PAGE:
The Namibian (Windhoek)

30 November 2012

Namibia: The Audience Has Spoken

While some la-di-da jury was off giving Joel haikali’s ‘Try’ all the Namibian film awards along with the box they came in, the people of Windhoek headed out to screening venues all over the city to cast their vote for the Namibian Theatre and Film Audience Choice Award.

As audiences lent their eyes and ears to the collection of films being screened in make-shift cinemas at el Dorado high School, the Backstage Theatre, the National Theatre of Namibia (NTN), the American Cultural Centre and the Goethe-Zentrum, Oshosheni hiveluah’s ‘100 Buck’s’ reigned supreme after charming viewers at Supporter’s Sports Bar and the Franco- Namibian Cultural Centre.

Though the film was clearly in the running for the award after debuting to thunderous applause at the Namibia Film Commission premieres, there was no telling how the film would fare far from the industry back-patting session that was the invite-only event in July.

Faced with a crowd of sceptical eyeballs who had heard the hype and had come out to see it for themselves, ‘100 Bucks’ proved that the Windhoek we live in and the one hiveluah had scribbled into cinema is just as interesting as the latest Brazilian soapies locals had sacrificed seeing on those fateful evenings.

The charm of ‘100 Bucks’ lies in its treatment of the city we know so well, experienced by the delightfully genuine fictional characters we have seen driving cabs, hoping to sell us watches on the street or simply trying to get in on the next pie- in-the-sky scheme that is sure to make them rich.

in a triumph of casting, ‘100 Bucks’ employs the ensemble cast of two hapless and hilarious tsotsis played by Steven Afrikaner and Onesmus Upindi while David Ndjavera and Tanya Terblanche add to the funny in a consummately acted and typical scene in a taxi. Dramatic actresses lynn Strydom and Ripuree Tjitendero deal with Perivi Katjavivi’s alarming bouts of violence and remorse in the alternately amusing and serious cinematic offering.

Tjitendero, Katjavivi and Strydom were all nominated in their respective best actor categories at the Namibian Theatre and Film Awards for their flair for the dramatic and presented a glimpse into societal issues such as substance and spousal abuse as well as the perils of being a good-for-nothing.

What brings this great group of characters together is 100 bucks.

That coveted amount of money that sounds like a lot but slips cheekily through one’s fingers at the slightest provocation.

This can happen when a waitress loses it to her emasculated husband, when he blows it on a tsotsi scheme, when those tsotis lose it to a crooked cop, when that crooked cop pays a prostitute with it for her trouble, when the prostitute pays a taxi driver with it for a lift to school, when that taxi driver offers it to a business woman as change, when that business woman pays for lunch with it and it meets its final filmic owner as a bill paid in fancy restaurant.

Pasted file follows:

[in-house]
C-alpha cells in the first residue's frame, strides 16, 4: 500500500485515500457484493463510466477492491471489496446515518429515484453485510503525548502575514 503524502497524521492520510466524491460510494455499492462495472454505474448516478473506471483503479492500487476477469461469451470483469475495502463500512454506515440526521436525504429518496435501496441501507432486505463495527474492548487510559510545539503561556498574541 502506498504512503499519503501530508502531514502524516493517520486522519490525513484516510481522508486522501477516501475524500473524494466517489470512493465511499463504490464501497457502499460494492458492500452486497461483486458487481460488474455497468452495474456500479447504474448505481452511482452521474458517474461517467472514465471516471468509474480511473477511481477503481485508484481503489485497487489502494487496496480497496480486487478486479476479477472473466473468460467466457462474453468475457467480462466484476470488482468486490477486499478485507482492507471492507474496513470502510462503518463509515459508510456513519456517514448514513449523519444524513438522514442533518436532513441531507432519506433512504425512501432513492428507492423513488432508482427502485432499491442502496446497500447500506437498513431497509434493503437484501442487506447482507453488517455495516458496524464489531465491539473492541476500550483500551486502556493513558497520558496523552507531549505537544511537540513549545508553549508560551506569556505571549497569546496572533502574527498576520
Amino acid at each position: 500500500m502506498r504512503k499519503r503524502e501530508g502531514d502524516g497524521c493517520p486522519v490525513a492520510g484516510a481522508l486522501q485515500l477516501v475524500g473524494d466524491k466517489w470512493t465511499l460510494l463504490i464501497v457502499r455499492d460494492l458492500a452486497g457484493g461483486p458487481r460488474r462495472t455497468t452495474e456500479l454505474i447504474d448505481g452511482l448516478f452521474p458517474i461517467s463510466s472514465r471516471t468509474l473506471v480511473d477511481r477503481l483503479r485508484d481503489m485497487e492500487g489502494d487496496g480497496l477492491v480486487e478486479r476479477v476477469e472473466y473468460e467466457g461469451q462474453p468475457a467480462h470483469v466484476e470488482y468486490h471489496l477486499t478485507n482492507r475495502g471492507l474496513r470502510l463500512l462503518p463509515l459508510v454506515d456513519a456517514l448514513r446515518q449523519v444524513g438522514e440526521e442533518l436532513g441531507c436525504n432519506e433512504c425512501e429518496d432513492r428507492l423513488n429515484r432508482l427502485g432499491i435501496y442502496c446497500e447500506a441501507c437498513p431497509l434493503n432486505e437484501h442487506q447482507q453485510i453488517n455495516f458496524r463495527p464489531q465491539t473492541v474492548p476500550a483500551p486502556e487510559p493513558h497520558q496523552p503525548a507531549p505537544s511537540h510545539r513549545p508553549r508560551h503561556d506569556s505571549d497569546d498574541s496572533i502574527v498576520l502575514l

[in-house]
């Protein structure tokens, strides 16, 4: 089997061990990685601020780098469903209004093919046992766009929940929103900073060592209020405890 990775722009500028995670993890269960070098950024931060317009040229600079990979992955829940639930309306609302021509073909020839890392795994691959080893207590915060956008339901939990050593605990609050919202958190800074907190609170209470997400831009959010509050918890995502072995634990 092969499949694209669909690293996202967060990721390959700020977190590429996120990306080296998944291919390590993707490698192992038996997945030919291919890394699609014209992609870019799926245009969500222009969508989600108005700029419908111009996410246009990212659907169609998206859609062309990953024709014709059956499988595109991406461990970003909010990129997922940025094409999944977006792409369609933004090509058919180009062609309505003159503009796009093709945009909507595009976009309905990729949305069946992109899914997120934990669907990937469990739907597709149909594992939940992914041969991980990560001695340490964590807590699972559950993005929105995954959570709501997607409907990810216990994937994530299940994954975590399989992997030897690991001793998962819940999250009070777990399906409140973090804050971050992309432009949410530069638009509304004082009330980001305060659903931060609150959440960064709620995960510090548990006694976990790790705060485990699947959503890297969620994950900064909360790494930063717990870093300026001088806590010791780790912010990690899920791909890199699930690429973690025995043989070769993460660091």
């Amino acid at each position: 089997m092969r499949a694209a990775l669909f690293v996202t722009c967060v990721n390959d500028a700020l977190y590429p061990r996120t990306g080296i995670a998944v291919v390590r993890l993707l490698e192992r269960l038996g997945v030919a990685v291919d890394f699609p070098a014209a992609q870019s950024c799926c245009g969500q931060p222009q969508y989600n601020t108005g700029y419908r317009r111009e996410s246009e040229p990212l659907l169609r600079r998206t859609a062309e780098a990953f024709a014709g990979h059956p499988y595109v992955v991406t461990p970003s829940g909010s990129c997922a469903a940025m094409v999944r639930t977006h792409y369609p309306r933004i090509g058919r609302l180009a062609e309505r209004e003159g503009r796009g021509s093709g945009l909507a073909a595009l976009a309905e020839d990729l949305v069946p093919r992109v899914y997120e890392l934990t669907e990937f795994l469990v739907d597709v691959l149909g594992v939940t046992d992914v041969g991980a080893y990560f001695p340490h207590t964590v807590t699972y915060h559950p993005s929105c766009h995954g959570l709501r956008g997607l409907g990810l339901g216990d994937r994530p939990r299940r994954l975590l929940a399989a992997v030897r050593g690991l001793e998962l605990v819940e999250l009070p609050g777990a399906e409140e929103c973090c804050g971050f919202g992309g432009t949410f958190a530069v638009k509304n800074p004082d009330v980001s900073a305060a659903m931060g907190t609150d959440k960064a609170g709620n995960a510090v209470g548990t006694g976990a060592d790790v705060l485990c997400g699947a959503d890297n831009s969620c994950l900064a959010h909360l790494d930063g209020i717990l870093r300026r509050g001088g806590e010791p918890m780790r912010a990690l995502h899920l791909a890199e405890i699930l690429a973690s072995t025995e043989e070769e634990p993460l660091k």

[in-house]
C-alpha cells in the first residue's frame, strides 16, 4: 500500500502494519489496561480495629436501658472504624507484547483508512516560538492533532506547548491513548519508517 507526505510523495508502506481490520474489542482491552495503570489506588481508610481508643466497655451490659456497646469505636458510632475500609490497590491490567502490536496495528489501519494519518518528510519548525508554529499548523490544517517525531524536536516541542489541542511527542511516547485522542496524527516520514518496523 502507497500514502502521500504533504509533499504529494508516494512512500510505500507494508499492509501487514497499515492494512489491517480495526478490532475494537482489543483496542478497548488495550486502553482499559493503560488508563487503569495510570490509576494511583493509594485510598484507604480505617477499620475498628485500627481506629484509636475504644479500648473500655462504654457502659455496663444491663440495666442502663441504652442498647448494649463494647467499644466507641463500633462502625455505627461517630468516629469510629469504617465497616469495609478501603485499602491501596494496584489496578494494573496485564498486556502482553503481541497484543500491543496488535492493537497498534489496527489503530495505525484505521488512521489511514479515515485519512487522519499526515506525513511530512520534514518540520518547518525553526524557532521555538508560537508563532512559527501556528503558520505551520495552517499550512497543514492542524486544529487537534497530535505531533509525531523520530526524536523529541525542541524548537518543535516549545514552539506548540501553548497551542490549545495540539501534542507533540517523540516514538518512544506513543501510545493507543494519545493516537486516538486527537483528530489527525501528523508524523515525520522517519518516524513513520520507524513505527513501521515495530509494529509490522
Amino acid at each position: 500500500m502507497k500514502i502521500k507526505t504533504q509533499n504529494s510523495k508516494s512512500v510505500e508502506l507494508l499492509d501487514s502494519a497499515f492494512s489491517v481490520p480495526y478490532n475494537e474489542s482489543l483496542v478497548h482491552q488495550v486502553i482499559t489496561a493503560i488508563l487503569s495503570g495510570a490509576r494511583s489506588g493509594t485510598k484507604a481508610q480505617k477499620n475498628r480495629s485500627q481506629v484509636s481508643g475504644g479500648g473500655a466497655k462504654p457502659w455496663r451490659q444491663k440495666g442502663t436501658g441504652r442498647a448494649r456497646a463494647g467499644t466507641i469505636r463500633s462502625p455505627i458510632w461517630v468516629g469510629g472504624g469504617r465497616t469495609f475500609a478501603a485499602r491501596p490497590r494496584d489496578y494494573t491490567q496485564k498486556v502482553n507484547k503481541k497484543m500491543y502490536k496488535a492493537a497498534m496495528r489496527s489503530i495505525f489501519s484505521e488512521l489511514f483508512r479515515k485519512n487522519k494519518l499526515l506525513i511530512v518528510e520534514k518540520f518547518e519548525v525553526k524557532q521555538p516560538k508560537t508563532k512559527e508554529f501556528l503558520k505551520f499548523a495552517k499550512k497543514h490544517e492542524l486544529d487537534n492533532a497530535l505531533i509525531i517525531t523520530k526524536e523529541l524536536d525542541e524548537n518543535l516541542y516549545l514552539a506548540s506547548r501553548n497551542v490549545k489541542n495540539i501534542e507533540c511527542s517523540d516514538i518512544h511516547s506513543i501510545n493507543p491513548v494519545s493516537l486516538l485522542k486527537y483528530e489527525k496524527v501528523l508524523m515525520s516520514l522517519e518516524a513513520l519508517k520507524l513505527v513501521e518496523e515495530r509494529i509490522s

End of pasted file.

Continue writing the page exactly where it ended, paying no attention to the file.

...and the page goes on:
All this is offset by various versions of ‘Mr. hundred Dollar Man’, composed by Steffen list who won the Namibian Theatre and Film Award for Best Original Music Score.

This win came before ‘100 Bucks’ was announced as the audience’s favourite and producer Mutaleni Nadimi and hiveluah took to the NTN stage to accept the coveted award.

Somewhat overwhelmed on stage, hiveluah said very little but a few days after the awards ceremony she had found some words to describe the feeling of making the film most beloved by local audiences.

“it’s an incredible honour, we as the producer and director team of the film are really happy that the people out there love our film and voted for it to be shortlisted in the audience choice category,” said hiveluah. “Winning that award means a lot, it’s a great award to win, because it’s the only award where the public gets to vote. in essence that is who we are making the films for, the Namibian audiences, so having them vote for ‘100 Bucks’ as their audience choice award is so humbling. We are so grateful.”

When asked why she thinks her film was so successful with audiences she believes that it was the local that they found so lekker.

“The idea was to create an urban story with Windhoek as a character and i think people probably liked the fact that they recognised places and the people and many of the situations that you see in the film, which were modelled directly from what i as the director and writer of the film experienced,” says hiveluah.

“i also just spent a lot of time being incognito in bars and restaurants listening and observing and picking up on situations that we used and recreated in the film.”

No doubt taking a large bite out of the Big Apple after receiving top marks from Namibian audiences, hiveluah is currently in New York attending the African Diaspora international Film Festival which will include screenings of six NFC films in ‘A Night in Namibia’ special event which will be followed by a panel discussion regarding Namibia’s film industry.

Be sure to watch the press for information on further screenings of ‘100 Bucks’ or as appropriate in New York... 11 and a Quarter Dollars.

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